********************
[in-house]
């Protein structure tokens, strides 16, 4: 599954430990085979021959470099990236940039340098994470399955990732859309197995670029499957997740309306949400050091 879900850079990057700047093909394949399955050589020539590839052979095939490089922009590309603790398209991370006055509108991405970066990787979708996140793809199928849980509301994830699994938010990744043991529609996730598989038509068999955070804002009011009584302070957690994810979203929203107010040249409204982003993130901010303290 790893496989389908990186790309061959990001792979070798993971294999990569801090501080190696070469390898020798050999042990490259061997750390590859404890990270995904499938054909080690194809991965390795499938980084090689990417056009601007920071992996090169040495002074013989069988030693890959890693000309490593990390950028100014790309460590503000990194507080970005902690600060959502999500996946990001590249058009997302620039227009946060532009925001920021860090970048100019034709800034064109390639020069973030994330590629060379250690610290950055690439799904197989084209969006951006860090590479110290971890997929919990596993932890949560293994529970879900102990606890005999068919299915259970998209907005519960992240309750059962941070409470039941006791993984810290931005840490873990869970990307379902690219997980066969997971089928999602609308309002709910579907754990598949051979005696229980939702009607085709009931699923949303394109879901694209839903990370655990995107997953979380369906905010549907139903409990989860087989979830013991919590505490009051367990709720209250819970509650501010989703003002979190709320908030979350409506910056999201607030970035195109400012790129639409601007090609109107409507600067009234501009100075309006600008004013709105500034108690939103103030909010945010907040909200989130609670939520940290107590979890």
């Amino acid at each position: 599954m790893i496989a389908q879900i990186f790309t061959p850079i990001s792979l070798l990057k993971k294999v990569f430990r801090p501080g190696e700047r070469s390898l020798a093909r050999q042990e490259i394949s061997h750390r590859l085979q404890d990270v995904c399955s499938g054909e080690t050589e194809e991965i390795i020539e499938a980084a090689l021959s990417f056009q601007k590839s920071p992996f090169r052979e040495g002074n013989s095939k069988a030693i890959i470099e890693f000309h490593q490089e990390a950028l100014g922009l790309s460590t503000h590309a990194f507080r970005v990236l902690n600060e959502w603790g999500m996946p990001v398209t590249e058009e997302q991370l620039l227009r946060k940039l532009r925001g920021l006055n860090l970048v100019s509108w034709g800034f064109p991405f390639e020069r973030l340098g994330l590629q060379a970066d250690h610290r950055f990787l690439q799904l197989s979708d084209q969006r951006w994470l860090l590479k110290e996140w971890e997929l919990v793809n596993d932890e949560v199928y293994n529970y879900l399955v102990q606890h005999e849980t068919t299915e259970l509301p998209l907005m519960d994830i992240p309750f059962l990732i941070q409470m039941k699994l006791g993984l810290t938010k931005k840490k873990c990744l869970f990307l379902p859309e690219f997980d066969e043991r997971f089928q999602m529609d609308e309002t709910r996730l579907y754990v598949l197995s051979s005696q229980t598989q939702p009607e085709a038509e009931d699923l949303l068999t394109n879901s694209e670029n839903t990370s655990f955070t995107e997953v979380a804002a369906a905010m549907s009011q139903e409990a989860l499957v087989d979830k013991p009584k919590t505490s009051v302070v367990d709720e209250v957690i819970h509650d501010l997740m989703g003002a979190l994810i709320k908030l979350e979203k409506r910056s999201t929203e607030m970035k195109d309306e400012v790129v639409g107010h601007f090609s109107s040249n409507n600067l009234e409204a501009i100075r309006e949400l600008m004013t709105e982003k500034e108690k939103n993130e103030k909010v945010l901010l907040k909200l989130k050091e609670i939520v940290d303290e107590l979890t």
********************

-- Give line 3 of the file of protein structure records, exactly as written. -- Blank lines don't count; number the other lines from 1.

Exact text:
């Amino acid at each position: 599954m790893i496989a389908q879900i990186f790309t061959p850079i990001s792979l070798l990057k993971k294999v990569f430990r801090p501080g190696e700047r070469s390898l020798a093909r050999q042990e490259i394949s061997h750390r590859l085979q404890d990270v995904c399955s499938g054909e080690t050589e194809e991965i390795i020539e499938a980084a090689l021959s990417f056009q601007k590839s920071p992996f090169r052979e040495g002074n013989s095939k069988a030693i890959i470099e890693f000309h490593q490089e990390a950028l100014g922009l790309s460590t503000h590309a990194f507080r970005v990236l902690n600060e959502w603790g999500m996946p990001v398209t590249e058009e997302q991370l620039l227009r946060k940039l532009r925001g920021l006055n860090l970048v100019s509108w034709g800034f064109p991405f390639e020069r973030l340098g994330l590629q060379a970066d250690h610290r950055f990787l690439q799904l197989s979708d084209q969006r951006w994470l860090l590479k110290e996140w971890e997929l919990v793809n596993d932890e949560v199928y293994n529970y879900l399955v102990q606890h005999e849980t068919t299915e259970l509301p998209l907005m519960d994830i992240p309750f059962l990732i941070q409470m039941k699994l006791g993984l810290t938010k931005k840490k873990c990744l869970f990307l379902p859309e690219f997980d066969e043991r997971f089928q999602m529609d609308e309002t709910r996730l579907y754990v598949l197995s051979s005696q229980t598989q939702p009607e085709a038509e009931d699923l949303l068999t394109n879901s694209e670029n839903t990370s655990f955070t995107e997953v979380a804002a369906a905010m549907s009011q139903e409990a989860l499957v087989d979830k013991p009584k919590t505490s009051v302070v367990d709720e209250v957690i819970h509650d501010l997740m989703g003002a979190l994810i709320k908030l979350e979203k409506r910056s999201t929203e607030m970035k195109d309306e400012v790129v639409g107010h601007f090609s109107s040249n409507n600067l009234e409204a501009i100075r309006e949400l600008m004013t709105e982003k500034e108690k939103n993130e103030k909010v945010l901010l907040k909200l989130k050091e609670i939520v940290d303290e107590l979890t």